(more formal stuff about being ‘self-employed’ or not – the only real way to prove that you are a worker is by going on strike and see if your company manages without your work)
GMB set to take “Uber” legal action against DX
GMB is to start legal action on behalf of members working as couriers for delivery company, DX in a bid to secure them them holiday pay and the national minimum wage.
Legal action will also be taken to secure rights on pay, holidays, health and safety, discipline and grievances on behalf of members who work as couriers and drivers for the firm. The union is today protesting to reinstate the job of a driver sacked for failing to deliver a parcel to a company he knew was closed.
An employment tribunal ruled last October that drivers who brought a claim against Uber are workers and that Uber is wrong to label them as self- employed. This was the biggest workers’ right case in recent times, brought by GMB on behalf of our members.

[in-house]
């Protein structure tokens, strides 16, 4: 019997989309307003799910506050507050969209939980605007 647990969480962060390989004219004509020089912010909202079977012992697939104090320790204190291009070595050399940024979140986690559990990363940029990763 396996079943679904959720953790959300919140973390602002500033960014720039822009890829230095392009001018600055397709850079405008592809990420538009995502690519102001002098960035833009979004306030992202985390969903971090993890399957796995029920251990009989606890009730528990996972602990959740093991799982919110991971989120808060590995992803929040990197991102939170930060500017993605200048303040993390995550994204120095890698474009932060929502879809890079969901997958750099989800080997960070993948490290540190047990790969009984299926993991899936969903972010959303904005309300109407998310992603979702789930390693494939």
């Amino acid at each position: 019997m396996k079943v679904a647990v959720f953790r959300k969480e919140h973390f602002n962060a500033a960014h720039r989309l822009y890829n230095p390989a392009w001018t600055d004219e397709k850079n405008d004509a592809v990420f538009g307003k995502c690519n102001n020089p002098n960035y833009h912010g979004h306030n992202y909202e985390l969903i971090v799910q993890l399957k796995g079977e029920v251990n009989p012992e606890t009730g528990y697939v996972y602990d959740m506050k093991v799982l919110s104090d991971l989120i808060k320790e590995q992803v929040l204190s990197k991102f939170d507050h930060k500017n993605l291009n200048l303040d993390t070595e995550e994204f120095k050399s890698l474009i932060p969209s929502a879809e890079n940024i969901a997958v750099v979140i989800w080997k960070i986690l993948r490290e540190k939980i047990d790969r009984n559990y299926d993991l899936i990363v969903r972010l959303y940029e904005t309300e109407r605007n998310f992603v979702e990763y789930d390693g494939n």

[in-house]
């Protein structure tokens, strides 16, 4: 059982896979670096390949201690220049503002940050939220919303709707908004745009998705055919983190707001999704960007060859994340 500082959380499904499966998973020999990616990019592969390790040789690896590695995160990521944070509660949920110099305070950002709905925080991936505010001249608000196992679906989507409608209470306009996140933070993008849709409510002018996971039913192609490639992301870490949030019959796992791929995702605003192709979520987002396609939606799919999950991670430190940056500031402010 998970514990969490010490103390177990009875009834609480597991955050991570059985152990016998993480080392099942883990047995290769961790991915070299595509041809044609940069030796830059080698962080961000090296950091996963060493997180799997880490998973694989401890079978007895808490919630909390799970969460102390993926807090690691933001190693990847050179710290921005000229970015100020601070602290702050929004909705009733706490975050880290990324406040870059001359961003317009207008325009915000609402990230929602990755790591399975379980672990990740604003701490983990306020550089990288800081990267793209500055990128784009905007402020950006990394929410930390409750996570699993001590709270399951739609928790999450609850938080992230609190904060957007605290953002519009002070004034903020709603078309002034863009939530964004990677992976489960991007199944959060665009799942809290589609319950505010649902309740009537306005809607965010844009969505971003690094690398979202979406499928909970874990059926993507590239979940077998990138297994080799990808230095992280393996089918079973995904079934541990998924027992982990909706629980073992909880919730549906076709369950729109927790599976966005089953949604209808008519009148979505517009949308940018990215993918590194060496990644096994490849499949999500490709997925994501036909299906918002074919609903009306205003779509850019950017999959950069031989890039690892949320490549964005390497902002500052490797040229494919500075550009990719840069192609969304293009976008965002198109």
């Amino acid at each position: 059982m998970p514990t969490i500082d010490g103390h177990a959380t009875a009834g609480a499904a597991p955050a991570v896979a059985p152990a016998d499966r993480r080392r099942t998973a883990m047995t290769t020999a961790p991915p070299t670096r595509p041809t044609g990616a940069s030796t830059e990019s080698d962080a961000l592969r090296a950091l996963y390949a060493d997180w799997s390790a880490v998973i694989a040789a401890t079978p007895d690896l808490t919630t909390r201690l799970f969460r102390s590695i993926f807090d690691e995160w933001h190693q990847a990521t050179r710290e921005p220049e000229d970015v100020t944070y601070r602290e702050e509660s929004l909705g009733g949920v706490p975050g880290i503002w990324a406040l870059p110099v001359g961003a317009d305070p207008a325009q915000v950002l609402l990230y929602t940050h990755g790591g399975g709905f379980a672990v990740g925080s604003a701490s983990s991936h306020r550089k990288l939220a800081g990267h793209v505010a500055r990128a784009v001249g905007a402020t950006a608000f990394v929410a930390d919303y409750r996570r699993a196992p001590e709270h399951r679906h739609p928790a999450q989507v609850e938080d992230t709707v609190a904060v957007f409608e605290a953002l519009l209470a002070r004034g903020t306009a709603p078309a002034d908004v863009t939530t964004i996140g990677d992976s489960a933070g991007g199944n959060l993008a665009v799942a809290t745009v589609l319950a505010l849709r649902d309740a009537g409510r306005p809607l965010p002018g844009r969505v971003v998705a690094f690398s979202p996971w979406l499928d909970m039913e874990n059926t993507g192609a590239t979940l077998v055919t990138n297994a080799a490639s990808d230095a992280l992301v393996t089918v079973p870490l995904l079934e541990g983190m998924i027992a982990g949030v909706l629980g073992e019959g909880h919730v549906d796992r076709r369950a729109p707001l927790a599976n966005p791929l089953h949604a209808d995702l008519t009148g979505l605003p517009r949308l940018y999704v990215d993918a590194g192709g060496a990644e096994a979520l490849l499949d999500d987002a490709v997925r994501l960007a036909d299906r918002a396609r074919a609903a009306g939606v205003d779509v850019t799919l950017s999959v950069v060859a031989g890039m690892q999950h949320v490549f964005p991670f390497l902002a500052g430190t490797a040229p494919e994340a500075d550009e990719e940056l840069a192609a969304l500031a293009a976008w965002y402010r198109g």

DX Couriers are currently classed as ‘self-employed’, not workers or employees, and are not entitled to basic employment rights such as minimum wage, holiday or sick pay.
The union believes DX drivers should be classed as workers and therefore eligible to better workers’ rights such as paid holidays (5.6 weeks per year), national living wage (£7.20 per hour for over 25s, increasing to £7.50 from April 2017), rest breaks and whistleblower protection.
GMB legal director Maria Ludkin said: “Just like Uber, DX are using forced self-employment as a reason not to pay holiday pay and in some situations, pay below the minimum wage.
“All our members want is basic employment rights as are enjoyed by the majority, including the right to be paid a minimum wage and holiday pay. This is another company trying to duck its obligations and responsibilities by making its workforce ‘self-employed’.
“These are effectively working full-time for one company, DX, without many of the basic employment rights enjoyed by employed workers.”